Remember GameStop? The video-game store where if you didn't preorder a hot new game they most likely didn't have a copy for sale even though the Target down the street had tons of copies, because that store realized people want to sometimes just buy games instead of putting down $5-$10 as if it were a car? Yeah, GameStop, which takes your trade-in games and gives you a tiny amount of store credit to spend on all the random pop-culture junk they started carrying after just doing games stopped bringing in much money? Well, their stock was trending at under $5 some months ago and now in the span of some days is at *checks notes* $300 or so. Why? Because people made buying stocks a meme, basically.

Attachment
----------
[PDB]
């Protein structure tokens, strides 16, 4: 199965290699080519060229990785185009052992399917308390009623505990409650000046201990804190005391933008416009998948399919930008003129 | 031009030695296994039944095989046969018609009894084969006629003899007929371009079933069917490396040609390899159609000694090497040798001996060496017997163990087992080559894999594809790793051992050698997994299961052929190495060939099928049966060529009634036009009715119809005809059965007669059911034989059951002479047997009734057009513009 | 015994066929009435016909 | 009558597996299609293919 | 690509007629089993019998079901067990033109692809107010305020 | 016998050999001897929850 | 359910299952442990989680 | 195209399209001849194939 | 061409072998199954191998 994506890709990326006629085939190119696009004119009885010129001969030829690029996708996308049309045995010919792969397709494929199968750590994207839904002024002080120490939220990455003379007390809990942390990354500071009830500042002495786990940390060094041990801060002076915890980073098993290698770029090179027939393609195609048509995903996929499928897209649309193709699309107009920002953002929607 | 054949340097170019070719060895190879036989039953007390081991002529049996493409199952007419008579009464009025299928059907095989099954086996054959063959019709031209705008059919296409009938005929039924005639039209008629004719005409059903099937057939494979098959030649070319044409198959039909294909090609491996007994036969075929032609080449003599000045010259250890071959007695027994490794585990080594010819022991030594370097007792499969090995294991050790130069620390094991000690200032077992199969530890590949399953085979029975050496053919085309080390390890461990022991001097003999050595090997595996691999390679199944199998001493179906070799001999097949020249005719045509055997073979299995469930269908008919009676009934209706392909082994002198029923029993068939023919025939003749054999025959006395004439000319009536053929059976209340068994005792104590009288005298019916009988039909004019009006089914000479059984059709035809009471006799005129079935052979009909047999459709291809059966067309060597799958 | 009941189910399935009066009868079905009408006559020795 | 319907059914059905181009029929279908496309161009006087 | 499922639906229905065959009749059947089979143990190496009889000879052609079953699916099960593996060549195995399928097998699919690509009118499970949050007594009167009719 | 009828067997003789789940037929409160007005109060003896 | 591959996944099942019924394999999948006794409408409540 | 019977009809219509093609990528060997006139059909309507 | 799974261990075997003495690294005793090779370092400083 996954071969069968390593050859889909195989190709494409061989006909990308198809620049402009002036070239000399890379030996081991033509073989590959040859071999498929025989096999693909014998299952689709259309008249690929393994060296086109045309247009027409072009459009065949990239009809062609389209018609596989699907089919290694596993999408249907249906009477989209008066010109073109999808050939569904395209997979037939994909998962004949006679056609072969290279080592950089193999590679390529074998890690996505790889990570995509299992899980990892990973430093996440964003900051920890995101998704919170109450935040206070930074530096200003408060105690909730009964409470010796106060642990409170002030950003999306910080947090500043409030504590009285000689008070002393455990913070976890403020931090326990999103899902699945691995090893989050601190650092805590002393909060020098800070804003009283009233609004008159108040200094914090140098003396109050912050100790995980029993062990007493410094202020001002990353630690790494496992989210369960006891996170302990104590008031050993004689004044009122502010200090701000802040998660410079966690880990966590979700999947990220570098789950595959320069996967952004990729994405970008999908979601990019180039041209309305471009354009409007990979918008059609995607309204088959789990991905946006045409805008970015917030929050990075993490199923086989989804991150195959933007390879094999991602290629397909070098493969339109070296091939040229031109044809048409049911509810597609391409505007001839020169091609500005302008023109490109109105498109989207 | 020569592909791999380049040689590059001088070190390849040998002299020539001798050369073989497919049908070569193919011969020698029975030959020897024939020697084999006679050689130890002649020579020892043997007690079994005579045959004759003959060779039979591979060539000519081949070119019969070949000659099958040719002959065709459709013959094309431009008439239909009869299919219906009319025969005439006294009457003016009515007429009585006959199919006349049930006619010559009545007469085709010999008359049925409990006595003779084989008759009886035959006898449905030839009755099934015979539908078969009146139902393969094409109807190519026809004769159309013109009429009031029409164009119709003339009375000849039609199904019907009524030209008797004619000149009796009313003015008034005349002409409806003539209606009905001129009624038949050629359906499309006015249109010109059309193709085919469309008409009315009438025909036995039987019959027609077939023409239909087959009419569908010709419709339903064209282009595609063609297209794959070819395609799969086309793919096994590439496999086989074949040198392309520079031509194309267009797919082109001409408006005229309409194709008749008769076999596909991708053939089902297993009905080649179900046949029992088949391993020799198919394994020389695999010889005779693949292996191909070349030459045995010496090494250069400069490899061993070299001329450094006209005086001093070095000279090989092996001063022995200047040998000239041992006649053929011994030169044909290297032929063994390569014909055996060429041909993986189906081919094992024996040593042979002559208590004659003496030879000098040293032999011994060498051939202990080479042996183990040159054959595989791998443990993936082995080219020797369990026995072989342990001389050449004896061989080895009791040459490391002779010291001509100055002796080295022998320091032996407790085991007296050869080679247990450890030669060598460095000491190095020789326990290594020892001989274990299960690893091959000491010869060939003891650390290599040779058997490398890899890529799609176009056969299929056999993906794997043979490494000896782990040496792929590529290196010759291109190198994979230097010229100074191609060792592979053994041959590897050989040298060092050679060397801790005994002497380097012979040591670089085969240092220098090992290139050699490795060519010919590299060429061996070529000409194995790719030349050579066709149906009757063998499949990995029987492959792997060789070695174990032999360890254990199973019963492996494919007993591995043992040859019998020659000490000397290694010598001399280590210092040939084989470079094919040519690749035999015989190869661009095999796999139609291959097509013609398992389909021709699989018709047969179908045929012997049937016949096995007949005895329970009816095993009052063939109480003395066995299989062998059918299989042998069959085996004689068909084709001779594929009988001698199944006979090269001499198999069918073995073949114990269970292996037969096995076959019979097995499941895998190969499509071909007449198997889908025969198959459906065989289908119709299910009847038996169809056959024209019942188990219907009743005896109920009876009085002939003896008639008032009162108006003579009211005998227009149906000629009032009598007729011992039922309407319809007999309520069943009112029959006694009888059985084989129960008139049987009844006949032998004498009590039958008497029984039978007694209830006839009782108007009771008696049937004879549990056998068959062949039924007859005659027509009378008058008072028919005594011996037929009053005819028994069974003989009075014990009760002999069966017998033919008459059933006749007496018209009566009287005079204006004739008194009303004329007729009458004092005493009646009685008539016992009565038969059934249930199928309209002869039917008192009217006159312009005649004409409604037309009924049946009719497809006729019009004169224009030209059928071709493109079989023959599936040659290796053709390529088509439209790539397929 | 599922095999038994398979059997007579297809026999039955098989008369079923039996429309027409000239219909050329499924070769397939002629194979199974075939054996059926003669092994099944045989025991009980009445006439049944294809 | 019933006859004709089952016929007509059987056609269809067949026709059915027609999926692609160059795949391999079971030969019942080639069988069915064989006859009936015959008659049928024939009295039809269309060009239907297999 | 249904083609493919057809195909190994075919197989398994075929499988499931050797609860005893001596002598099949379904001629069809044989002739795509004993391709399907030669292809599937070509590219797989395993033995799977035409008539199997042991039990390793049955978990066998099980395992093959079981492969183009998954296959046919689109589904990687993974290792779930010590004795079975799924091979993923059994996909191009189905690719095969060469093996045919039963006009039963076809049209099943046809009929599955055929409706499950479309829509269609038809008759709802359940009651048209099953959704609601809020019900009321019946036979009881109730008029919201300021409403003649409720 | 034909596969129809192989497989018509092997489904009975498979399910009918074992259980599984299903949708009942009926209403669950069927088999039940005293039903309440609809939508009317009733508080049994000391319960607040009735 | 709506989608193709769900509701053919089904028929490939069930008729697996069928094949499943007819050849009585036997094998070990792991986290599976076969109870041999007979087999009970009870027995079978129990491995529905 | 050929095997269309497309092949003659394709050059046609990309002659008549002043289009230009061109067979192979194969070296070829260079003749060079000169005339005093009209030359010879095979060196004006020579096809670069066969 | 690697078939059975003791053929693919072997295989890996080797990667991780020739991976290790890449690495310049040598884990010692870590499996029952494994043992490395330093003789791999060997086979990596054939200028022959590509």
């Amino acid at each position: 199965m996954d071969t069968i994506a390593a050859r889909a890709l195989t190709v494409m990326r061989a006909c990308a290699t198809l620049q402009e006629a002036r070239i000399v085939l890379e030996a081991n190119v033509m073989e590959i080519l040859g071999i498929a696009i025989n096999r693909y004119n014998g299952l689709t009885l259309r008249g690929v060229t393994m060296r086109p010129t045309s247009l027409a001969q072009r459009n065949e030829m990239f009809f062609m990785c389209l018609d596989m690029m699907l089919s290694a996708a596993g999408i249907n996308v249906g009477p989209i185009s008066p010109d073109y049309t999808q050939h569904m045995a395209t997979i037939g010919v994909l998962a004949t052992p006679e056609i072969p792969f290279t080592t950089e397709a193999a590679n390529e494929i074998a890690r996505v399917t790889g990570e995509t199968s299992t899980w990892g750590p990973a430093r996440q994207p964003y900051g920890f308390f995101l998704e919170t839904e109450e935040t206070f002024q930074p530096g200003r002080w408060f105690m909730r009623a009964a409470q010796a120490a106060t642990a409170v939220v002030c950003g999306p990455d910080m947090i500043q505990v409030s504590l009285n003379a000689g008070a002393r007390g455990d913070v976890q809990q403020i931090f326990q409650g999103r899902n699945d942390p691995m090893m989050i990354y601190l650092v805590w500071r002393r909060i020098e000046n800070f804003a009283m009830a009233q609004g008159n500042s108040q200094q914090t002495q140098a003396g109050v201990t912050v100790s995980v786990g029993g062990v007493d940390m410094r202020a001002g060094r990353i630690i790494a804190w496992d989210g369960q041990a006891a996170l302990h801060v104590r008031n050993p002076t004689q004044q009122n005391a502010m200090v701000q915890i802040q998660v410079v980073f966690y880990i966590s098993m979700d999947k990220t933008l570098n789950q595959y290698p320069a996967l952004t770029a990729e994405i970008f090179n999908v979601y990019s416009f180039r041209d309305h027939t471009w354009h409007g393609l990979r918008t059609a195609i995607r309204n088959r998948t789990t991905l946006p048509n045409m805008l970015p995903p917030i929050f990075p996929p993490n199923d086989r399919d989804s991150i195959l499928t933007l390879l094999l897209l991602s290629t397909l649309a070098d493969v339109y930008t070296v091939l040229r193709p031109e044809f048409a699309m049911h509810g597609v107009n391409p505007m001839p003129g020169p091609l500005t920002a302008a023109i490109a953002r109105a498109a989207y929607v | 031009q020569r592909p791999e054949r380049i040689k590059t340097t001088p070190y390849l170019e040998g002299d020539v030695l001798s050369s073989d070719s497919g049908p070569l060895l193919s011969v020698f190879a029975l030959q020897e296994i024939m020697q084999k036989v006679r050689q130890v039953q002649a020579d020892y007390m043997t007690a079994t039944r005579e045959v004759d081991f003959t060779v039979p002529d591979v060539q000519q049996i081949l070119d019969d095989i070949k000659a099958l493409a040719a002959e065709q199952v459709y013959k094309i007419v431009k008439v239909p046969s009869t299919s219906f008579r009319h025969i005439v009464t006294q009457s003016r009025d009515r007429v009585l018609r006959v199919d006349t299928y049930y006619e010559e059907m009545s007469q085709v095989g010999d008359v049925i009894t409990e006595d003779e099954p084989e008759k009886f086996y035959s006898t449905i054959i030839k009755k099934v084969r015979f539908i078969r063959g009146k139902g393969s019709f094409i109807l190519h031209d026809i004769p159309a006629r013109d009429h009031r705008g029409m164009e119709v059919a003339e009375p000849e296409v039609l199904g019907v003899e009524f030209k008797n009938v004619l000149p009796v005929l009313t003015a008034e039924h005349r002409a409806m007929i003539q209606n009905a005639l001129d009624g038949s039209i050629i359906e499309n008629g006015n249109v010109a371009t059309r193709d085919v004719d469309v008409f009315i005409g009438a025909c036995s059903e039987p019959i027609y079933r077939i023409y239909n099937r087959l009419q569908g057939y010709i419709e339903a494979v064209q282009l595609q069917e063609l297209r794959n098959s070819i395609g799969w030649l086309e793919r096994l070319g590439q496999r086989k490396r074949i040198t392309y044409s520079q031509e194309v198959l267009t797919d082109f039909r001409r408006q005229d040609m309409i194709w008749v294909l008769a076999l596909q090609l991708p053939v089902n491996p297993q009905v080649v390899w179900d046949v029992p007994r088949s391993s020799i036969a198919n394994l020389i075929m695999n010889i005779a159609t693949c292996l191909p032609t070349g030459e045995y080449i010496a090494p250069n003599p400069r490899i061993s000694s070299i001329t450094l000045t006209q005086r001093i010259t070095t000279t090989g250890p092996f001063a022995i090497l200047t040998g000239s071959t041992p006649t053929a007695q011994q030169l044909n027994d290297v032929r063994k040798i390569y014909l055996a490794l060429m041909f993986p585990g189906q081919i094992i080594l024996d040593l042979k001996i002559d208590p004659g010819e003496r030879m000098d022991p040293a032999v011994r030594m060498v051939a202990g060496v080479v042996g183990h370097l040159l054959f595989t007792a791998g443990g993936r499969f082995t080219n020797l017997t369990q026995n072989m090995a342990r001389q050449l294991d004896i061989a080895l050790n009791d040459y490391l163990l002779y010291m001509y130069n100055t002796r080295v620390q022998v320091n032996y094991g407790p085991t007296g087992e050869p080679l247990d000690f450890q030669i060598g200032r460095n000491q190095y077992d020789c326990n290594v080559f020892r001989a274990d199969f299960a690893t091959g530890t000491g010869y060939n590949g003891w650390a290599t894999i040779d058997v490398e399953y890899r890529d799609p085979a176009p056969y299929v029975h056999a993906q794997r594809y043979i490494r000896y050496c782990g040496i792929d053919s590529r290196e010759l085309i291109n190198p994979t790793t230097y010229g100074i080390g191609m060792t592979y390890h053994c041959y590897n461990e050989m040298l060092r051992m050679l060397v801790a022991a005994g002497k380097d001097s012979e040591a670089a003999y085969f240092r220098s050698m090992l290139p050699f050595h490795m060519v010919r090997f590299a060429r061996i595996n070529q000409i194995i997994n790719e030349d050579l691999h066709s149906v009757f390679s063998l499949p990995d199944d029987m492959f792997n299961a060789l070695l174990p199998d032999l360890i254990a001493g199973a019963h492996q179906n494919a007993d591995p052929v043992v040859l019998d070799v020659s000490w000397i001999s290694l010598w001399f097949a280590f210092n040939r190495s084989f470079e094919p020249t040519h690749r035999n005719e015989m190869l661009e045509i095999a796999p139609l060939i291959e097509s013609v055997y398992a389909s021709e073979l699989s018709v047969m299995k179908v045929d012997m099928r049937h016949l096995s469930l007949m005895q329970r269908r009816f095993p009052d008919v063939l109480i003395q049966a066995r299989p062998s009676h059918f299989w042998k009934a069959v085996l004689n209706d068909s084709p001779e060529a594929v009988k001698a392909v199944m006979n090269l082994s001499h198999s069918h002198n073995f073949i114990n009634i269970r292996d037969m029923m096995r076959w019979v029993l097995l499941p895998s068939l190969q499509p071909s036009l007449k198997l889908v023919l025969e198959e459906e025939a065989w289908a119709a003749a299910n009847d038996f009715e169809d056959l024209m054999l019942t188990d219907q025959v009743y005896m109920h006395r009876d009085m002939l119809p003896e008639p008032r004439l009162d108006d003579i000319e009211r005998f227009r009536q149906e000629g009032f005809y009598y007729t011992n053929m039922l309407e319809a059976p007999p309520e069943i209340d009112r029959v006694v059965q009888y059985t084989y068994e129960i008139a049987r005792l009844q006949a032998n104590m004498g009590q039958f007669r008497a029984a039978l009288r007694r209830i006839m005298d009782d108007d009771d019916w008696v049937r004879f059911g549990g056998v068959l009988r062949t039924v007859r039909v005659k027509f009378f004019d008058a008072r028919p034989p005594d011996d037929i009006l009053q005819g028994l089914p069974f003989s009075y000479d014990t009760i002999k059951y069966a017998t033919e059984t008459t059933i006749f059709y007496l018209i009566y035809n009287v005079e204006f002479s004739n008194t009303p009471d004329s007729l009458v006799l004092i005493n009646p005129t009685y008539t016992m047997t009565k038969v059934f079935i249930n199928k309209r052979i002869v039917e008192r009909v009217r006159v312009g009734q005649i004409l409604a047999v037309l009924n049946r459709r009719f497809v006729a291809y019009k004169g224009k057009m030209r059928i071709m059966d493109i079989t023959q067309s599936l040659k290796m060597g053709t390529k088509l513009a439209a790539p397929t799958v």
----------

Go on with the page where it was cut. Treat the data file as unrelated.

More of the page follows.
This article from Kotaku helps to break-down what is going on pretty well. To attempt to summarize, people started buying GameStop stock thinking it was undervalued. Companies that try to, "Short," stocks invested hoping the stock would drop. People on Reddit saw this and wanted to screw-over Hedge funds for a laugh and with the help of apps that let everyday people buy stocks, like Robinhood, folk kept buying GameStop shares and pissed Wall Street off because this was market manipulation that didn't benefit Wall Street--when the hedge funds can manipulate the market to get a profit (just remember those who bet on a housing collapse in the 2000s) they don't get mad though. Buying GameStop shares to screw-over investors with deep pockets who like shorting stocks is the new fun meme that people are, "Doing for the lulz." If anything proves the Stock Market is basically a shell game that doesn't actually represent the health of the economy, this is it. A bunch of people teamed-up to screw with a single stock for fun and it has caused mayhem.
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